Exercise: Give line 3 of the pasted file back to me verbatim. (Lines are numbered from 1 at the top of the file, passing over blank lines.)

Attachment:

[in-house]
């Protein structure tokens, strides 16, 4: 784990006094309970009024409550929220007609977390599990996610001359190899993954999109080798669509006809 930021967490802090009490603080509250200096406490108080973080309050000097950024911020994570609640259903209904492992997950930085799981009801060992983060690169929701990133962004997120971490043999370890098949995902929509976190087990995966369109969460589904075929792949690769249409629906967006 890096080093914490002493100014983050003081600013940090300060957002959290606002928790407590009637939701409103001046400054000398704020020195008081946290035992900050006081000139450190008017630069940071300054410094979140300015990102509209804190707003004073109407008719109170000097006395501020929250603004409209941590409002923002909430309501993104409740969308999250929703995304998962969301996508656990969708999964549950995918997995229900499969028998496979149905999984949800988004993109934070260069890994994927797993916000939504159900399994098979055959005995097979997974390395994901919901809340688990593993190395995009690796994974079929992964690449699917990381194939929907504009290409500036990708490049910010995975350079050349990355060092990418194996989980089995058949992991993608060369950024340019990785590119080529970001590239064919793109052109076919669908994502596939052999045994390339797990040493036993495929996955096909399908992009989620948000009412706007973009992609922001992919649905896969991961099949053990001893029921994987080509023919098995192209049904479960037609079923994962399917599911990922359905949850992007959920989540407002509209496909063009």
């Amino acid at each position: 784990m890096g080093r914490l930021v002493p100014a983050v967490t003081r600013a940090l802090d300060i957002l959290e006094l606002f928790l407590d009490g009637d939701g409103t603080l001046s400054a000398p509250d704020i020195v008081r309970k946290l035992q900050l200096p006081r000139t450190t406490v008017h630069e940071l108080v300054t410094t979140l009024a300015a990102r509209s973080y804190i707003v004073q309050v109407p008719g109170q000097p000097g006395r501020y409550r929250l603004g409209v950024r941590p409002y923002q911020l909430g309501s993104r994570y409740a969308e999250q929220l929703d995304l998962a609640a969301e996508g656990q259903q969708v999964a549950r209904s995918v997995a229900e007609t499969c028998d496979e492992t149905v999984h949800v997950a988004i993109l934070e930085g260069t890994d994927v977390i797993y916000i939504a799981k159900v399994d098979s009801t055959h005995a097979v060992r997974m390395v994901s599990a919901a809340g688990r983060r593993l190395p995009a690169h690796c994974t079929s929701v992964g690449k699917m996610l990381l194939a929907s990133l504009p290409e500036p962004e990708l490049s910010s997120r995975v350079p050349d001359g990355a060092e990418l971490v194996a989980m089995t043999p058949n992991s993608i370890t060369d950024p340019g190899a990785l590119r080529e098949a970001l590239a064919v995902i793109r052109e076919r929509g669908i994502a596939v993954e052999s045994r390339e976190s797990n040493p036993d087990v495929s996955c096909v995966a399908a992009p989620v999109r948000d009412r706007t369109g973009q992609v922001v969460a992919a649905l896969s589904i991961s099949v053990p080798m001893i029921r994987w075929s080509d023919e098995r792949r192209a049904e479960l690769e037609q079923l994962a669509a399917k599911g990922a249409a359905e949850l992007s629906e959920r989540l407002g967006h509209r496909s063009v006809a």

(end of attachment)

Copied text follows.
């Amino acid at each position: 784990m890096g080093r914490l930021v002493p100014a983050v967490t003081r600013a940090l802090d300060i957002l959290e006094l606002f928790l407590d009490g009637d939701g409103t603080l001046s400054a000398p509250d704020i020195v008081r309970k946290l035992q900050l200096p006081r000139t450190t406490v008017h630069e940071l108080v300054t410094t979140l009024a300015a990102r509209s973080y804190i707003v004073q309050v109407p008719g109170q000097p000097g006395r501020y409550r929250l603004g409209v950024r941590p409002y923002q911020l909430g309501s993104r994570y409740a969308e999250q929220l929703d995304l998962a609640a969301e996508g656990q259903q969708v999964a549950r209904s995918v997995a229900e007609t499969c028998d496979e492992t149905v999984h949800v997950a988004i993109l934070e930085g260069t890994d994927v977390i797993y916000i939504a799981k159900v399994d098979s009801t055959h005995a097979v060992r997974m390395v994901s599990a919901a809340g688990r983060r593993l190395p995009a690169h690796c994974t079929s929701v992964g690449k699917m996610l990381l194939a929907s990133l504009p290409e500036p962004e990708l490049s910010s997120r995975v350079p050349d001359g990355a060092e990418l971490v194996a989980m089995t043999p058949n992991s993608i370890t060369d950024p340019g190899a990785l590119r080529e098949a970001l590239a064919v995902i793109r052109e076919r929509g669908i994502a596939v993954e052999s045994r390339e976190s797990n040493p036993d087990v495929s996955c096909v995966a399908a992009p989620v999109r948000d009412r706007t369109g973009q992609v922001v969460a992919a649905l896969s589904i991961s099949v053990p080798m001893i029921r994987w075929s080509d023919e098995r792949r192209a049904e479960l690769e037609q079923l994962a669509a399917k599911g990922a249409a359905e949850l992007s629906e959920r989540l407002g967006h509209r496909s063009v006809a």